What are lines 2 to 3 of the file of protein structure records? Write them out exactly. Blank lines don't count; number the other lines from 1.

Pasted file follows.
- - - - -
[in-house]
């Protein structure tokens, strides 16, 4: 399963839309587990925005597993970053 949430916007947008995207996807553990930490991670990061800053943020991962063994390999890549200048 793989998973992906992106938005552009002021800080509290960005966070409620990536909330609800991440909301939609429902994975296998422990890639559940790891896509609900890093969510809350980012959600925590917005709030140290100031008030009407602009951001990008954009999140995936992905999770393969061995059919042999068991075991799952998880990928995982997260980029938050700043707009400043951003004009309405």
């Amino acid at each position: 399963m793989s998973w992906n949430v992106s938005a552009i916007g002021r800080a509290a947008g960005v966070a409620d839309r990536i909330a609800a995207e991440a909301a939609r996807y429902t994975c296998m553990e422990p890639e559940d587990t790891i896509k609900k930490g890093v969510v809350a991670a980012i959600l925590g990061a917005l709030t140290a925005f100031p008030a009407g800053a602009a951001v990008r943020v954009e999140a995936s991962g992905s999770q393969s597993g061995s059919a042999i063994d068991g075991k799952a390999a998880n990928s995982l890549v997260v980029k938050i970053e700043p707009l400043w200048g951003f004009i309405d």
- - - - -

């Protein structure tokens, strides 16, 4: 399963839309587990925005597993970053 949430916007947008995207996807553990930490991670990061800053943020991962063994390999890549200048 793989998973992906992106938005552009002021800080509290960005966070409620990536909330609800991440909301939609429902994975296998422990890639559940790891896509609900890093969510809350980012959600925590917005709030140290100031008030009407602009951001990008954009999140995936992905999770393969061995059919042999068991075991799952998880990928995982997260980029938050700043707009400043951003004009309405």
């Amino acid at each position: 399963m793989s998973w992906n949430v992106s938005a552009i916007g002021r800080a509290a947008g960005v966070a409620d839309r990536i909330a609800a995207e991440a909301a939609r996807y429902t994975c296998m553990e422990p890639e559940d587990t790891i896509k609900k930490g890093v969510v809350a991670a980012i959600l925590g990061a917005l709030t140290a925005f100031p008030a009407g800053a602009a951001v990008r943020v954009e999140a995936s991962g992905s999770q393969s597993g061995s059919a042999i063994d068991g075991k799952a390999a998880n990928s995982l890549v997260v980029k938050i970053e700043p707009l400043w200048g951003f004009i309405d």